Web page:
bubbletop chevy bel air custom show car
Chevy 409 hot rod engine with a custom intake
409 big block in a chevy hot rod
custom grille and bumper on a chevy bel air show car
custom wheel and brake rotor on a bel air show car
custom dash and interior of a bel air show car
custom interior of a bel air show car
rear view of a bubbletop chevy bel air show car
rear quarter shot of a custom chevy bel air show car

A custom intake tops the 409 engine and features a unique, riveted look.

A side view of the engine reveals those distinctive 348/409-style valve covers.

The air intake draws air through the front bumper.

Reno, NV. — James and Sandy Eudy’s finished 1962 Chevrolet Bel Air turned out just the way they drew it up.

Actually, it turned out just the way Eric Brockmeyer drew it up. James and his wife, Sandy, hired the well-known automotive artist to create a rendering of the completed Bel Air before work began on the project.

“I had an idea of what I wanted, and he put that vision on paper,” James Eudy said. “I wasn’t really sure of the color and some of the other details, but when I saw his rendering, I just loved it.”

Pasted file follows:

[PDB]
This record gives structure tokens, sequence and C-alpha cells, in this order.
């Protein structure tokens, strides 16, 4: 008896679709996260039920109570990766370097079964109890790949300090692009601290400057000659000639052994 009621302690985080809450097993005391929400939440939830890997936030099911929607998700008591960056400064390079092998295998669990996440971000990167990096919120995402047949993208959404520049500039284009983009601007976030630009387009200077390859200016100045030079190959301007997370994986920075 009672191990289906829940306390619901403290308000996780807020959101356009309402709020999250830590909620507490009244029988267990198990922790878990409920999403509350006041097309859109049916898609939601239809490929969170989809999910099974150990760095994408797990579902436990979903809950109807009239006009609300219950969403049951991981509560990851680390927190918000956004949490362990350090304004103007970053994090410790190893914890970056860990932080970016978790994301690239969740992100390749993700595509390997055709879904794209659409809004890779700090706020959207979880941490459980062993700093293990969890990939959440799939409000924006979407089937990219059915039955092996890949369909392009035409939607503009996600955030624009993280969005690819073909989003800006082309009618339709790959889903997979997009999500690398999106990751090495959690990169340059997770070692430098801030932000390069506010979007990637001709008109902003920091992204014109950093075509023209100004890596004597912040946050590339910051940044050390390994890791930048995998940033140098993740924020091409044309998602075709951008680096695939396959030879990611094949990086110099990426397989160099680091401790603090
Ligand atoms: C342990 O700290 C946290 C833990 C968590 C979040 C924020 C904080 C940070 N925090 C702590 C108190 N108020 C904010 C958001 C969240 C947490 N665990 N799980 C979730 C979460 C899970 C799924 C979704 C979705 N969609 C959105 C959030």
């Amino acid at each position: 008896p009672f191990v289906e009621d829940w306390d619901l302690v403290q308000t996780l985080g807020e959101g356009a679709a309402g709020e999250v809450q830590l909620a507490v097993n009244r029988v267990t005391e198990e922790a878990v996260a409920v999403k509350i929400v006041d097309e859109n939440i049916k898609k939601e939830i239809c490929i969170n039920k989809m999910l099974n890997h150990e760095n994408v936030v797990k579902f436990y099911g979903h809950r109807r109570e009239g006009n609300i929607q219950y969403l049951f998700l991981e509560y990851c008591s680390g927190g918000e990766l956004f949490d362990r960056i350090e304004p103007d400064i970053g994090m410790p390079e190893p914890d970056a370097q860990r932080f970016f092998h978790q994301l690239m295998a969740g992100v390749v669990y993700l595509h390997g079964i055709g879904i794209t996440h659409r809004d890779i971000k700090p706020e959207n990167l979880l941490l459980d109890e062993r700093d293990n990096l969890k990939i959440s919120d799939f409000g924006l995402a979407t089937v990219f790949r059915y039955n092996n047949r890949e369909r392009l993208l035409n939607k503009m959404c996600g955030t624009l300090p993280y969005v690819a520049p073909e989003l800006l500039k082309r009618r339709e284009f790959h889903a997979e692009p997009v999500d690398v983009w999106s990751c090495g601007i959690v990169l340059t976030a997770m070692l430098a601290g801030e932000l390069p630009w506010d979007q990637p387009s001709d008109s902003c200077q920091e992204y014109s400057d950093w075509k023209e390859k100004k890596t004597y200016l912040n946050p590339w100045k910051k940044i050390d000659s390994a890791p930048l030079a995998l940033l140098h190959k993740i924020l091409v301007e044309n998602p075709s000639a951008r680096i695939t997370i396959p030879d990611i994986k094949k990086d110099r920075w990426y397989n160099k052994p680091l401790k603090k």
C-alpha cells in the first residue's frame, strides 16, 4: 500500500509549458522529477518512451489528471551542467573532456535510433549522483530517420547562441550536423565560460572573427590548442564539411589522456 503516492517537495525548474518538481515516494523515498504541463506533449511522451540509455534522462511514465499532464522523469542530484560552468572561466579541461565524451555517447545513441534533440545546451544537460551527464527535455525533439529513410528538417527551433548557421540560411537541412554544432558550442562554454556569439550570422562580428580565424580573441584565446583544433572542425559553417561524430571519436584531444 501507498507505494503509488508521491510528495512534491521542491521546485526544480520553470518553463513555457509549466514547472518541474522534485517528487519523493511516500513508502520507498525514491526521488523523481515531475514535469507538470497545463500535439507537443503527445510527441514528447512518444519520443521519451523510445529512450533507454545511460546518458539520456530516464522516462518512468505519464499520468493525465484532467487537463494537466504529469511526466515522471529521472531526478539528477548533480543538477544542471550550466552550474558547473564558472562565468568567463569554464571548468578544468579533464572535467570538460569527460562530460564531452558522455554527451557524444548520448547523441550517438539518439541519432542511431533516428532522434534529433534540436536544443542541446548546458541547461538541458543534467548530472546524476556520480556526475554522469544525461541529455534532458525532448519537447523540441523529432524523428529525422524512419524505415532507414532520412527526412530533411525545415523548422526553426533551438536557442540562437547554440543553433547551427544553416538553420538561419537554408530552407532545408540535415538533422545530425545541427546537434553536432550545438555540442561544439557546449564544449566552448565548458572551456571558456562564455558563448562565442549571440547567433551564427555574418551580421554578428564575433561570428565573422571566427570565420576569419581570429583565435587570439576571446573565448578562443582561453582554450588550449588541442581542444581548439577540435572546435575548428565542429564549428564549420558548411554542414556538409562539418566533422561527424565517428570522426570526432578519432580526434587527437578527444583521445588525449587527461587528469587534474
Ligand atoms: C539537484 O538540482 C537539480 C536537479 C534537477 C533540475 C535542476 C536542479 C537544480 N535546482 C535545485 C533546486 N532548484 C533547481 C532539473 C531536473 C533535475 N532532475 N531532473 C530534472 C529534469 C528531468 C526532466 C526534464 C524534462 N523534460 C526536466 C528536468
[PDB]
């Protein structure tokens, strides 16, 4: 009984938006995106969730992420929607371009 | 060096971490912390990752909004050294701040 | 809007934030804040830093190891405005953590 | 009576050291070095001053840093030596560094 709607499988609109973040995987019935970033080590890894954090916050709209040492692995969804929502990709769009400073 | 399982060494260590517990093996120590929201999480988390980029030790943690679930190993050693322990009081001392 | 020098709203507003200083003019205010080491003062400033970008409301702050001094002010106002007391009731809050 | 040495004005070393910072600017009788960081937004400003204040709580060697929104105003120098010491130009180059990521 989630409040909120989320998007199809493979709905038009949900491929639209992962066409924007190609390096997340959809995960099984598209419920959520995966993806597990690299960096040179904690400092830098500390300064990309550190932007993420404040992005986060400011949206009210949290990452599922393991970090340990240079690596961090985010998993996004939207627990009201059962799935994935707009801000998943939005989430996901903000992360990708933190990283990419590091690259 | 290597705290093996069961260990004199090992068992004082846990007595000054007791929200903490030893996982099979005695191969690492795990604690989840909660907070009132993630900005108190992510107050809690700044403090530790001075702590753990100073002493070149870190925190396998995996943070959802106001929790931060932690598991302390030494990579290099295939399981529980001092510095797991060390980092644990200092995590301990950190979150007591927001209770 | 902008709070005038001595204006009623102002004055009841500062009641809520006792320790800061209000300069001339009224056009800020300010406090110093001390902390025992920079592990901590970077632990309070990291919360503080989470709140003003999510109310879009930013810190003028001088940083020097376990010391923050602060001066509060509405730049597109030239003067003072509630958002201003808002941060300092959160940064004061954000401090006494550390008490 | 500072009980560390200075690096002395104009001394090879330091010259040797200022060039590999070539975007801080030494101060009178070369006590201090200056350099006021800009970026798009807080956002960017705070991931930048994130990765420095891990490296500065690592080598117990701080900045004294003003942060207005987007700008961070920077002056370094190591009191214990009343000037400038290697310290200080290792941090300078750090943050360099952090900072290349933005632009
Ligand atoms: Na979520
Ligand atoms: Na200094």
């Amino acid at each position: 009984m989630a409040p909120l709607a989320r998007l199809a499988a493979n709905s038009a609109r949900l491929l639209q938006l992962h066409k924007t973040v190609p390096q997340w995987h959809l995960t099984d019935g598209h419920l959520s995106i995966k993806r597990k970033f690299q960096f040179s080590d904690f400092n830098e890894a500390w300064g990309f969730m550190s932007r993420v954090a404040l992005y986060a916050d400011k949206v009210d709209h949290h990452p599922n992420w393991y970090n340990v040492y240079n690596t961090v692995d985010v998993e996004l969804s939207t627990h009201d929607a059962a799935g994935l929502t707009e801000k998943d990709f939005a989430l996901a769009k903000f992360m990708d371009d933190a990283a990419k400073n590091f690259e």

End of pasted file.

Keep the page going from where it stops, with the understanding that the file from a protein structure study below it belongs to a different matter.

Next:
The Eudys had a long way to go to achieve the final look in that rendering. They purchased the rust-free Bel Air body in Florida, but it had no chassis or engine. The Bakersfield, CA couple sent the car to Rods & Restos in Centre, AL. It received an Art Morrison chassis and some fantastic engineering that makes the car stand out from other Bubbletops. For example, the crossmembers were cut to allow the exhaust system to stay tucked neatly under the car. The bumpers ends were cut into the body, giving the Eudys Bel Air a more sleek appearance to complement that deep black paint.

“My favorite feature would have to be the engine compartment,” Sandy Eudy said.

Under the hood, the Bel Air packs a fuel-injected Chevrolet 409. The one-off fuel injection system feeds a set of Edelbrock heads, and a custom air intake brings fresh, cold air through the front bumper. The air intake is concealed by a mesh bumper inlay, which is repeated on the rear bumper to give the vehicle a consistent look from front to back.

“It’s just perfect,” James Eudy said. “The integrity of the car from front to rear—it all just works together.”

The Eudys have attended every Hot August Nights since the beginning, but the second looks garnered by their 1962 Bel Air makes the trip that much sweeter.

“Every day I wake up it’s like Christmas morning,” James Eudy said.



Author: David Fuller

David Fuller is OnAllCylinders' managing editor. During his 20-year career in the auto industry, he has covered a variety of races, shows, and industry events and has authored articles for multiple magazines. He has also partnered with mainstream and trade publications on a wide range of editorial projects. In 2012, he helped establish OnAllCylinders, where he enjoys covering all facets of hot rodding and racing.